But should you buy a large appliance online? It’s one thing to buy a small appliance online. They’re delivered in easy-to-handle packages, and if they arrive damaged, you can easily return them. That may not be the case with major appliances.

“As soon as your new appliance arrives, and before the delivery people leave, look over the appliance carefully for visible defects,” says Kevin Brasler, executive editor of Consumers’ Checkbook. “Reject delivery of an appliance that arrives with scratches, dents, or other damage.”

If the damage is cosmetic and you need a working appliance while you await a defect-free replacement, call the manager of the store  and ask whether you can keep the damaged unit until a new one can be delivered, Brasler adds. “If you do receive a replacement unit, get the terms of the arrangement in writing—including expected delivery date—before the store’s installers leave.”

And consider buying appliances with a credit card to ensure that you are protected against a problem. That way, if something goes wrong, you can protest the charge.

What you buy. Major appliances are the workhorses of the home, so when one breaks, you usually need a replacement right away. In our survey, the most common buy among CR members—24 percent of purchases—was a washing machine. Refrigerators were the second most frequent purchase, at 19 percent. Dishwashers and clothes dryers were next, at 15 percent each. 

Getting a good deal. Price is the top reason shoppers avoid one retailer and patronize another. While price is important, most shoppers stop short of trying to haggle for a better deal. In fact, we found that haggling for big appliances has dropped to 28 percent from 36 percent in 2018. That’s too bad, because three-fourths of those who attempt to bargain end up getting a lower price, saving a median of $100 on large-appliance purchases.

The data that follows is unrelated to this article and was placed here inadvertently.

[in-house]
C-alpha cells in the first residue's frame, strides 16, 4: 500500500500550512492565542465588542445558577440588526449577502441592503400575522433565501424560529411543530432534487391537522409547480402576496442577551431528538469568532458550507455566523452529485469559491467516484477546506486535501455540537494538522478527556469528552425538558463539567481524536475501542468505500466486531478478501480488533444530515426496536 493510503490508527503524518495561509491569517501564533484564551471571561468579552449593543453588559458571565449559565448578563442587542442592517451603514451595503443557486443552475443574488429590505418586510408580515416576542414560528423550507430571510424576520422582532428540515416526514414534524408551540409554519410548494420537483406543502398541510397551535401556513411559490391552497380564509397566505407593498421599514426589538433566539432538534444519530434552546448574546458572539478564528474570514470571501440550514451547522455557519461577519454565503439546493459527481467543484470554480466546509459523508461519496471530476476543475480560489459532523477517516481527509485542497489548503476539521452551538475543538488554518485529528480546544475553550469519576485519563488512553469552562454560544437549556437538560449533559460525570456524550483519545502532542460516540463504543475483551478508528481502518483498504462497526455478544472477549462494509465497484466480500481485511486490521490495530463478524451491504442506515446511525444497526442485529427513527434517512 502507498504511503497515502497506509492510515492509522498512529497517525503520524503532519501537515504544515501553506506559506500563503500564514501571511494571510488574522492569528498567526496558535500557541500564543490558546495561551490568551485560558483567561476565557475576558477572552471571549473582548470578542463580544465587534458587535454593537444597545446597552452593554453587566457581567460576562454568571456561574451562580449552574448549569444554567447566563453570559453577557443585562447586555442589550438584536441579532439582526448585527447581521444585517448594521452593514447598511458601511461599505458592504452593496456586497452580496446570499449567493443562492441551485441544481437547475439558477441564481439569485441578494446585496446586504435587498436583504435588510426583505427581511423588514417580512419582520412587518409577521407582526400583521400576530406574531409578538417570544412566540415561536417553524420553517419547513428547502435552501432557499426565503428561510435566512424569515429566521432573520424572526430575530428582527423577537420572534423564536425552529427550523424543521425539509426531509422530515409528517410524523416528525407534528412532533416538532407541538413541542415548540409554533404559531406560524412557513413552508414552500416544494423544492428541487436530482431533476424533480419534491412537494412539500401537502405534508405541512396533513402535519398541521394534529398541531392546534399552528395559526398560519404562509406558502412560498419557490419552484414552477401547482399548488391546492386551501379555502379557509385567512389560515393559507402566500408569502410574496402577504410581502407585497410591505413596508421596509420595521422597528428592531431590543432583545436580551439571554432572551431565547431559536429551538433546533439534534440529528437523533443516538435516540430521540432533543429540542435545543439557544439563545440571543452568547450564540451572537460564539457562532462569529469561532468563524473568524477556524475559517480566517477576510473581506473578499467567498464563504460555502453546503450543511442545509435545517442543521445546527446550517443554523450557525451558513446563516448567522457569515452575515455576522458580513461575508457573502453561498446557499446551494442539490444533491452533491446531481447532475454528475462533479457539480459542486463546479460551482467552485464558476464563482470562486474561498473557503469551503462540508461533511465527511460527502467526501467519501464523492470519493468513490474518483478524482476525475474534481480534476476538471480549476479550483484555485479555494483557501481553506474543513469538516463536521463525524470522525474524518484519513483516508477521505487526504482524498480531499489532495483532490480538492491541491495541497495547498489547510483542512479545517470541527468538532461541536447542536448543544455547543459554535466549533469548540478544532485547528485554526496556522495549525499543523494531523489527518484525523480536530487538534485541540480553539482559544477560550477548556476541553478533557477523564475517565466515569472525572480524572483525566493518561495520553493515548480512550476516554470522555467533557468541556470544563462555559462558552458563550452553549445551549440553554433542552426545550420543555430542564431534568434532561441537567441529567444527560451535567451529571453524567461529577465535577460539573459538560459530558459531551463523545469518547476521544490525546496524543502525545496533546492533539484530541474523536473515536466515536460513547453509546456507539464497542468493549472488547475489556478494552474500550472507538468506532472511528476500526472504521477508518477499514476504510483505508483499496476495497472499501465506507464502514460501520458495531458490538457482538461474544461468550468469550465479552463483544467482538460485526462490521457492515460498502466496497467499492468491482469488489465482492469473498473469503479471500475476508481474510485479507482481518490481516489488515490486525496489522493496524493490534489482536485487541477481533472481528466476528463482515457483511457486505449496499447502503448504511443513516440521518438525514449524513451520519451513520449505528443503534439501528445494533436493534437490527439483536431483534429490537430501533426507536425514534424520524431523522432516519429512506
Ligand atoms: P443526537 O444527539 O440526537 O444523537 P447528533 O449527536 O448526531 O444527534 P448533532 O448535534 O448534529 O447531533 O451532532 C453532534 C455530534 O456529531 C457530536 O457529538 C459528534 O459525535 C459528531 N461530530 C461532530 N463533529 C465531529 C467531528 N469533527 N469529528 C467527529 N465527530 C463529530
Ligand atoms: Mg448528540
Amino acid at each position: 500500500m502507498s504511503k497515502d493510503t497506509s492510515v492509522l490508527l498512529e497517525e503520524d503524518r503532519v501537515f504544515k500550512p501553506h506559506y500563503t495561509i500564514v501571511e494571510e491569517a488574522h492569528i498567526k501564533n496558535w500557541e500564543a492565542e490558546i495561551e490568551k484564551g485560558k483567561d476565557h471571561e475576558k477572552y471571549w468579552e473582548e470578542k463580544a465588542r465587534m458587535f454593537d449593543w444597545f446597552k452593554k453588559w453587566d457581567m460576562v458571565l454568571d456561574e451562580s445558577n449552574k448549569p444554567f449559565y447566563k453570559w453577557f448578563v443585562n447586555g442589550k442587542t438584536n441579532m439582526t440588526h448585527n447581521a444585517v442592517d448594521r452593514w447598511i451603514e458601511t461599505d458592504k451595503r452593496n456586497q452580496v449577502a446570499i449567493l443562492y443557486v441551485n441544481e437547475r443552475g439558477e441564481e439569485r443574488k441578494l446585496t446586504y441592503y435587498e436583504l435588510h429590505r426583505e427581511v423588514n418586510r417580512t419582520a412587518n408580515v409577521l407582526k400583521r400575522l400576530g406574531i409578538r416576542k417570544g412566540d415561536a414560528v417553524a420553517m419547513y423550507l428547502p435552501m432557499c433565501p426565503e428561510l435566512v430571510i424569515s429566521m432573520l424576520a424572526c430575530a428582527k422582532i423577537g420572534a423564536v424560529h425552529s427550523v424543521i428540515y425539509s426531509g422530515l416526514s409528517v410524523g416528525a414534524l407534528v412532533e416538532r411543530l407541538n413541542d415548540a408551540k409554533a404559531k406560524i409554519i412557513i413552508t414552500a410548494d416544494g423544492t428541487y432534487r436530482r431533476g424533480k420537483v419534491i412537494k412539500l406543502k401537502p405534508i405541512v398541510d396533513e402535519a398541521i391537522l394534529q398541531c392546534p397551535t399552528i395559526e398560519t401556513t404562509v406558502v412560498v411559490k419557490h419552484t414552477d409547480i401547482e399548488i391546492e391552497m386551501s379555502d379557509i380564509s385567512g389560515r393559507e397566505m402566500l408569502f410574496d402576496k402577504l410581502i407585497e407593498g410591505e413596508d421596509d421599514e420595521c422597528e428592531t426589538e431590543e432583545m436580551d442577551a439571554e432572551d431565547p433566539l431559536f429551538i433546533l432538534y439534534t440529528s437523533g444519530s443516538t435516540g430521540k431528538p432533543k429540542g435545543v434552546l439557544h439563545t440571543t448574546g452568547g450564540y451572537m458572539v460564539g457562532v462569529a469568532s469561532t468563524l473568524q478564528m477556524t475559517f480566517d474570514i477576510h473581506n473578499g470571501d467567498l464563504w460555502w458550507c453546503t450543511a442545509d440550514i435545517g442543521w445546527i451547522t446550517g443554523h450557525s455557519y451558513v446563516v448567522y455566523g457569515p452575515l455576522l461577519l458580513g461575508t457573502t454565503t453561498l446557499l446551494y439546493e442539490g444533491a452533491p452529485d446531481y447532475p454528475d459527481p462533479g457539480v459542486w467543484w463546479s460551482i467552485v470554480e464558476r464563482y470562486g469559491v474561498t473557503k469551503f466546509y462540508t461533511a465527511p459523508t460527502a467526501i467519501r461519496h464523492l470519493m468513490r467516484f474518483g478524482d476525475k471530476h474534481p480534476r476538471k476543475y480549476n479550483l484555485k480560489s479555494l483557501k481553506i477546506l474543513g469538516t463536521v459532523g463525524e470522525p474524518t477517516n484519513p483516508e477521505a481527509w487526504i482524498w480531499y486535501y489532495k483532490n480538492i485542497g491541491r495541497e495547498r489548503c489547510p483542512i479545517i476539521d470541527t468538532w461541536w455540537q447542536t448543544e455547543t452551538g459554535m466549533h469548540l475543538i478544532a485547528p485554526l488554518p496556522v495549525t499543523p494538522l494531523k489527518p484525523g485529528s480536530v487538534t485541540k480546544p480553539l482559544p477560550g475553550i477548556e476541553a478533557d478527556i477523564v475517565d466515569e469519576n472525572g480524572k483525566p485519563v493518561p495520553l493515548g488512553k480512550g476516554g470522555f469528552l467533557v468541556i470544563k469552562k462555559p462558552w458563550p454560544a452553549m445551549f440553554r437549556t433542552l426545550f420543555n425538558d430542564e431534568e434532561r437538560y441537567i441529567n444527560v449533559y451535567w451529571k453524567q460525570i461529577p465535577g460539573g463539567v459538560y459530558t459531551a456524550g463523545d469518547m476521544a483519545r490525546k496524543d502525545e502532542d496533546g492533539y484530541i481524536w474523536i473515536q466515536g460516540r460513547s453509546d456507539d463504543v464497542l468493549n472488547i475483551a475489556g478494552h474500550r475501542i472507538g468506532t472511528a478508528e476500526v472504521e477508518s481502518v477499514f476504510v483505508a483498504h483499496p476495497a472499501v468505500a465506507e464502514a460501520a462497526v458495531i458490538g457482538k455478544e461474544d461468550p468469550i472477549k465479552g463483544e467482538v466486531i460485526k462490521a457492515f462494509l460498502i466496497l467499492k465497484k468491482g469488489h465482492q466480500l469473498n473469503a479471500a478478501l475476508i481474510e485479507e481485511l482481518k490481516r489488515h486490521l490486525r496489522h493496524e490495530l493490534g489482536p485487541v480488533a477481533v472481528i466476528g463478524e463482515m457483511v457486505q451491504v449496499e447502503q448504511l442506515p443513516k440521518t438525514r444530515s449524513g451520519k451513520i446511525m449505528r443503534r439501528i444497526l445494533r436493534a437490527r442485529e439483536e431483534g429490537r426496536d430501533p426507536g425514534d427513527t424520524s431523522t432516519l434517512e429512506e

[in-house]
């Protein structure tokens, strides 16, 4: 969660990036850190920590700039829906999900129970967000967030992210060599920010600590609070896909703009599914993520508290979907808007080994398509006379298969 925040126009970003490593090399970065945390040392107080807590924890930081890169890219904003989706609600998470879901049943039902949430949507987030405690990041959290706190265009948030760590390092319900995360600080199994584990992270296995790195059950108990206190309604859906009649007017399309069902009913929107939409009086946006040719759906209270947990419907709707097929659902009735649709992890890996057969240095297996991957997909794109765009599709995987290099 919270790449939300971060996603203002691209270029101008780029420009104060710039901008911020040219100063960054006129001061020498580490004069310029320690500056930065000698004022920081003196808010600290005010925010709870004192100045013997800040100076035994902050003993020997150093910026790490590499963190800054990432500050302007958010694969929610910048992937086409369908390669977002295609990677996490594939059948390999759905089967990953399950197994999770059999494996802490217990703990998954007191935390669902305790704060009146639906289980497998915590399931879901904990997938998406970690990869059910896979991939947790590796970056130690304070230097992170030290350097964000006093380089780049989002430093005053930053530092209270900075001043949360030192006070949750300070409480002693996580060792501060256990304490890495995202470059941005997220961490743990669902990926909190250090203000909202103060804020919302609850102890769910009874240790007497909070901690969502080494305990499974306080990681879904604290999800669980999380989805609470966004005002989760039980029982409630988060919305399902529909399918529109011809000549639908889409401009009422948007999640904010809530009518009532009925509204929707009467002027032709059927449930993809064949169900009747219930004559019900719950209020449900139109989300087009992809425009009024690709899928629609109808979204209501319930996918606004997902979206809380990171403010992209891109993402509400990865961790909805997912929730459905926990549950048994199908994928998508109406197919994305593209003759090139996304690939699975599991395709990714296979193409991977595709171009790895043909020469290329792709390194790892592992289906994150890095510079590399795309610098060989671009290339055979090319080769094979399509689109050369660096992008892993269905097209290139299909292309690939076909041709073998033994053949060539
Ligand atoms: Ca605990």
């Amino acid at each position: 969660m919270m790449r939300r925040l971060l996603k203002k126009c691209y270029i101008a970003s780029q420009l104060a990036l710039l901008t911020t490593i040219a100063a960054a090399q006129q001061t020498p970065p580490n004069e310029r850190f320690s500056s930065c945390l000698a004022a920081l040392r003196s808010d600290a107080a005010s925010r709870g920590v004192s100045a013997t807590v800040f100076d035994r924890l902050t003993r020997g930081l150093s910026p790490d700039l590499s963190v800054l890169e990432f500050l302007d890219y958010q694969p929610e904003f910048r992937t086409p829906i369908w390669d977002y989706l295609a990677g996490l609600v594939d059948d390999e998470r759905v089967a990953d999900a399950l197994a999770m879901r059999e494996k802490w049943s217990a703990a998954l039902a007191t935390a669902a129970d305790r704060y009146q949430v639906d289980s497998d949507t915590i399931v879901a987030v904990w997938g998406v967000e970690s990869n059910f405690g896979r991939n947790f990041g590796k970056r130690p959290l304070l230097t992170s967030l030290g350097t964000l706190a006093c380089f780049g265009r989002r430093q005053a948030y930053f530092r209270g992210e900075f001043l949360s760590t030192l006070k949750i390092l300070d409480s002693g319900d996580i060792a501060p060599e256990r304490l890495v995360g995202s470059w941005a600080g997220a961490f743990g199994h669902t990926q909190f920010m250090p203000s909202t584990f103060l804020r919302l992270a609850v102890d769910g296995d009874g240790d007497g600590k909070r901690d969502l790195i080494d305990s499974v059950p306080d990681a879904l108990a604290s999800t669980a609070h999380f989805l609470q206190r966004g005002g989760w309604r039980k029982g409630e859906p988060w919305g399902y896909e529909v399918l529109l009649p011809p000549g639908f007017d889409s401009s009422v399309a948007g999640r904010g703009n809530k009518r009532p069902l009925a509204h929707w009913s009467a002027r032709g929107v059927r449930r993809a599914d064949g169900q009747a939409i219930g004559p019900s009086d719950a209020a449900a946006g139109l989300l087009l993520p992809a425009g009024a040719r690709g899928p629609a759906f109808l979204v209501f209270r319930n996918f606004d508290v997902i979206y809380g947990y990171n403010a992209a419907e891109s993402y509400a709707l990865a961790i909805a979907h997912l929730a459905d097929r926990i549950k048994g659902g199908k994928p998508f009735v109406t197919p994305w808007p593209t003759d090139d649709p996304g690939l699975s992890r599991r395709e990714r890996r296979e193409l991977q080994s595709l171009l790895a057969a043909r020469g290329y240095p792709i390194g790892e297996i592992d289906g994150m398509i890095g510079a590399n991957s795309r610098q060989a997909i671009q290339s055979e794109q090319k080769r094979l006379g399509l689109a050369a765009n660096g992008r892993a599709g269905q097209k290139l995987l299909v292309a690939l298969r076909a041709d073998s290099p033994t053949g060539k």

It’s worth a try. Our members reported their experiences, and 30 percent of those who nabbed a better price said they did so by buying more than one appliance at once. Just as many were given a discount after checking prices at other retailers’ websites. Another good tip? Refer to prices found at other walk-in retailers, which worked for 21 percent of successful hagglers. Asking for a senior, veteran, or group membership discount was just as successful for those who tried. 

Notably, while fewer online shoppers tried haggling, those that did were successful at scoring a discount 75 percent of the time—higher than the 73 percent success rate among in-store shoppers. And online purchasers saved a median $109, more than the $100 for in-store hagglers. More than half of successful online bargain hunters in our survey got a price cut merely by calling the retailer. About a third used the chat window on the retailer’s website.

The warranty hard-sell. Another negotiation that takes place at the checkout counter is whether to buy an extended warranty. Almost 80 percent of in-store shoppers are pitched the idea of purchasing an extended warranty, and 18 percent buy one.

Some retailers are pushier than others. P.C. Richard & Son, based in New York and long identified in our surveys as the most aggressive hawker of extended warranties, relinquished that dubious honor to Bray & Scarff, with walk-in locations in and around Washington, D.C. Twenty-six percent members say they felt pressured to when pitched an extended warranty by Bray & Scarff; 25 percent of P.C. Richard customers felt that way. 

Salespeople’s efforts to sell warranties often pay off; 39 percent of P.C. Richard’s in-store major-appliance buyers pay for extra coverage, as do 38 percent of Bray & Scarff patrons. But a softer sell also works, our survey shows. For instance, 84 percent of members who shopped in-store for large appliances at RC Willey Home Furnishings say they were pitched—but not pressured—to buy an extended warranty, and 34 percent took the bait.